Ian Hacking introduces Thomas Kuhn fifty years on.
June 20, 2012 2:02 PM Subscribe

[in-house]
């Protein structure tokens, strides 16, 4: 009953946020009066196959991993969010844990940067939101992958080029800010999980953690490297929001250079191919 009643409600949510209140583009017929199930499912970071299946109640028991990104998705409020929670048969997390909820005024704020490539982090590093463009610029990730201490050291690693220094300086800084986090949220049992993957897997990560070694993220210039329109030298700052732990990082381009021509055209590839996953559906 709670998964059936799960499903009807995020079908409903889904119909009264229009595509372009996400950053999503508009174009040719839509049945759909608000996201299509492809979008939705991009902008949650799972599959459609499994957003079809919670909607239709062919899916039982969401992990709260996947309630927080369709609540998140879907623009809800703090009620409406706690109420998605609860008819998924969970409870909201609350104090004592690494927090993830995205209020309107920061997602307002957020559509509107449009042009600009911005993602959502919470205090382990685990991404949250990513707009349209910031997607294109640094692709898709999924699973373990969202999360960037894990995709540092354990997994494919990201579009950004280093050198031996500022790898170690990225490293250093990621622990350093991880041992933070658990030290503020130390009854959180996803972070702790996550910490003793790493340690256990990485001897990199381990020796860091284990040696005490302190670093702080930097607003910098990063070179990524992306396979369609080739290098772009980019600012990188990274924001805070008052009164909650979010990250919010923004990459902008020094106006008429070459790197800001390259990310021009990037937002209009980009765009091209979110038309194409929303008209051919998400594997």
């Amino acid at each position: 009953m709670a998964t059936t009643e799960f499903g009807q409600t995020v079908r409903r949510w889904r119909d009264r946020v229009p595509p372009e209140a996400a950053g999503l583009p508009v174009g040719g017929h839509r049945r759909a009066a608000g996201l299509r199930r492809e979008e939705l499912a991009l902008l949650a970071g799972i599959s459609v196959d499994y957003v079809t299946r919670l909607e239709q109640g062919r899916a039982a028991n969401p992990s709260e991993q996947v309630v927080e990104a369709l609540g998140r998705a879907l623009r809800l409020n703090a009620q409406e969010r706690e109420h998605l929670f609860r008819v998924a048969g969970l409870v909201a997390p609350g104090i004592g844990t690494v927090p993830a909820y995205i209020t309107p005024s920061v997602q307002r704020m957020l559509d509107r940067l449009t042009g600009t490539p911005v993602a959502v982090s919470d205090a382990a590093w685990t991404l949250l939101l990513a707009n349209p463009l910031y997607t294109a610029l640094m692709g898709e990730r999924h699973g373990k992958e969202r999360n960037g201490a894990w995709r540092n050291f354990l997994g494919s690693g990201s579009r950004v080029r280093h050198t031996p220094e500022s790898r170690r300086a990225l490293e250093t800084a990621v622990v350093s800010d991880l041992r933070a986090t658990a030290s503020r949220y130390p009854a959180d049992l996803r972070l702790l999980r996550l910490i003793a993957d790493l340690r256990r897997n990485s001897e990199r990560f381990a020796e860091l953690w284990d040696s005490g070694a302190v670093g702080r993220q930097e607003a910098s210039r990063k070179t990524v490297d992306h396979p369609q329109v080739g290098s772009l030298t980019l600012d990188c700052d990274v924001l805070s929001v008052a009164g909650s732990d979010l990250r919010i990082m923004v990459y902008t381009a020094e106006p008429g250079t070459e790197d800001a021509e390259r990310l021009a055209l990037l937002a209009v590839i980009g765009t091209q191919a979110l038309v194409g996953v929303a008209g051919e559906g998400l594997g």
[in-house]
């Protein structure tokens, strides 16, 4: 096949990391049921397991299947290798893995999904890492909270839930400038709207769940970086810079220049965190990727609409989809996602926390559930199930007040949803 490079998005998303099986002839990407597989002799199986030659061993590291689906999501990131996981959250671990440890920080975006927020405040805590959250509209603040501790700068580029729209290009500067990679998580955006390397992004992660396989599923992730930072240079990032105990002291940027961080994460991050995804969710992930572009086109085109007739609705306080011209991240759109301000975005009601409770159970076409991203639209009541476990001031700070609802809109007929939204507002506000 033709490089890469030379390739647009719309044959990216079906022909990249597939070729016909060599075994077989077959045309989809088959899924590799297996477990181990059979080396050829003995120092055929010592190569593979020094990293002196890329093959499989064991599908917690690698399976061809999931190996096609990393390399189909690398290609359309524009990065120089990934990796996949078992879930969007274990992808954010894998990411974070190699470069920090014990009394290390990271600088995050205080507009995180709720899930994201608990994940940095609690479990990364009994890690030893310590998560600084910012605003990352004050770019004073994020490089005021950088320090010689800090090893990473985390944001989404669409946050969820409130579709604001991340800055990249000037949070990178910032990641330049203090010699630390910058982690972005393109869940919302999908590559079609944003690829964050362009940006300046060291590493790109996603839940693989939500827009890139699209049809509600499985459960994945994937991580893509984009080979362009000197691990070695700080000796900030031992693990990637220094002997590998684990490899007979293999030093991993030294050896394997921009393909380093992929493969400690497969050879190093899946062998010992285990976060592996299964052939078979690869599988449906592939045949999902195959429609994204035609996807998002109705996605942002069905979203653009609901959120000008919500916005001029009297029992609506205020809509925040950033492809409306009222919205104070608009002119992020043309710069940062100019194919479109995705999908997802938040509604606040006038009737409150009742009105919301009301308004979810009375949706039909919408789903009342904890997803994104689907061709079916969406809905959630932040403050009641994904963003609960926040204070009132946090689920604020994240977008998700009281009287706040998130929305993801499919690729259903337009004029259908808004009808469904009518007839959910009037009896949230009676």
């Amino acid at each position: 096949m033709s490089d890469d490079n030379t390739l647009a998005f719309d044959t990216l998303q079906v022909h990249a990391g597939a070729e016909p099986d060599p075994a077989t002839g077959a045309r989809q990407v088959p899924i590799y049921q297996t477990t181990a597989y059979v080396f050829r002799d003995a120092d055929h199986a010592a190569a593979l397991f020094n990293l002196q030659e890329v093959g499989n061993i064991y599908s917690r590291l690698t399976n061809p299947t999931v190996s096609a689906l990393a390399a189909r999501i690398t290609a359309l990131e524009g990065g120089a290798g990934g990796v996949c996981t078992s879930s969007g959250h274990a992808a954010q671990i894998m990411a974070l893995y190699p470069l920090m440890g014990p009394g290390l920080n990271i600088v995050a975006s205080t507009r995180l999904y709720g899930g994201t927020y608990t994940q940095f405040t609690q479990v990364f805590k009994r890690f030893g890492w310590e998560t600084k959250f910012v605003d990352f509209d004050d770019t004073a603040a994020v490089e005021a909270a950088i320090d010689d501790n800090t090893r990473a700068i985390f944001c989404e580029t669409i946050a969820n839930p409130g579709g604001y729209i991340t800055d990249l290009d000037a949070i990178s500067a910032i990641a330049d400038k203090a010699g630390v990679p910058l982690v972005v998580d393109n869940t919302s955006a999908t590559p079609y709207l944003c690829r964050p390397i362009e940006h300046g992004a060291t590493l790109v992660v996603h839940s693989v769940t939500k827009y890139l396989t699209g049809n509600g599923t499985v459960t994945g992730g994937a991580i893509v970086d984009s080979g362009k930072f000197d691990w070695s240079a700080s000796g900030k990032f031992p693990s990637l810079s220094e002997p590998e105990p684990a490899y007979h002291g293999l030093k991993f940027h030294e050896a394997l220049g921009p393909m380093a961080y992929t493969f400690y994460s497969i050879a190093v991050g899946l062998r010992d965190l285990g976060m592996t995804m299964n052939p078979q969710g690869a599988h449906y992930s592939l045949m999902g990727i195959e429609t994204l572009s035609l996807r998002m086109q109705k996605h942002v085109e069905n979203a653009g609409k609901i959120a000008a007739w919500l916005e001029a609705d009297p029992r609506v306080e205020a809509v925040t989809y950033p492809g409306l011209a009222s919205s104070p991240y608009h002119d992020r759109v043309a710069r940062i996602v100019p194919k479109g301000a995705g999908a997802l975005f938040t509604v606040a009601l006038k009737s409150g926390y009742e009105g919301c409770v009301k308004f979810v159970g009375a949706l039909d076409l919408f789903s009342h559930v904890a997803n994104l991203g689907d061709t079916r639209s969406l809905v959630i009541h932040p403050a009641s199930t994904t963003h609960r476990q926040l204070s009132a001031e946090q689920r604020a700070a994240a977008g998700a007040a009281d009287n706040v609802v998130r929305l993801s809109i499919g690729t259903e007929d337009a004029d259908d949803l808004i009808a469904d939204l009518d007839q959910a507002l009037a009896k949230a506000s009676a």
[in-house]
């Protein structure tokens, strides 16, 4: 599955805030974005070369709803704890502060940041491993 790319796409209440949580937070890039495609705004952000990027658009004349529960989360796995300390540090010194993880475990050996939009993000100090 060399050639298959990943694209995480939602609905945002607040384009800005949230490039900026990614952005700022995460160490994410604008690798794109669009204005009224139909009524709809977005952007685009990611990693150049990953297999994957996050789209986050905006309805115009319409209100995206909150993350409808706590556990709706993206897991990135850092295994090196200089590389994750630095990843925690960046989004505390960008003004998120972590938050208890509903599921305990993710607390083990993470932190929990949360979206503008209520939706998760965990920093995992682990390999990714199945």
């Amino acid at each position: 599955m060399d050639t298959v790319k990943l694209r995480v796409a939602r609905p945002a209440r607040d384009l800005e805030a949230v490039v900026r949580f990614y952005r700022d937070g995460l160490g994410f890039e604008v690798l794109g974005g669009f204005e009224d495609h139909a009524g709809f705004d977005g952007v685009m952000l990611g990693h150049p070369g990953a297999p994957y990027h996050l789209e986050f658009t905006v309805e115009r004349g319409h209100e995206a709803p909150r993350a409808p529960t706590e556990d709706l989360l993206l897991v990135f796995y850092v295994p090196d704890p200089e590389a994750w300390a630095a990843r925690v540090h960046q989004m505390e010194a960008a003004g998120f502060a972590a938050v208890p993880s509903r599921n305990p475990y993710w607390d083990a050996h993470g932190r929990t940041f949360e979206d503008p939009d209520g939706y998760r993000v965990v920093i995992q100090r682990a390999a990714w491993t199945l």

That is the structure of scientific revolutions: normal science with a paradigm and a dedication to solving puzzles; followed by serious anomalies, which lead to a crisis; and finally resolution of the crisis by a new paradigm. Another famous word does not occur in the section titles: incommensurability. This is the idea that, in the course of a revolution and paradigm shift, the new ideas and assertions cannot be strictly compared to the old ones. Even if the same words are in use, their very meaning has changed. That in turn led to the idea that a new theory was not chosen to replace an old one, because it was true but more because of a change in world view. The book ends with the disconcerting thought that progress in science is not a simple line leading to the truth. It is more progress away from less adequate conceptions of, and interactions with, the world. via 3quarksdaily
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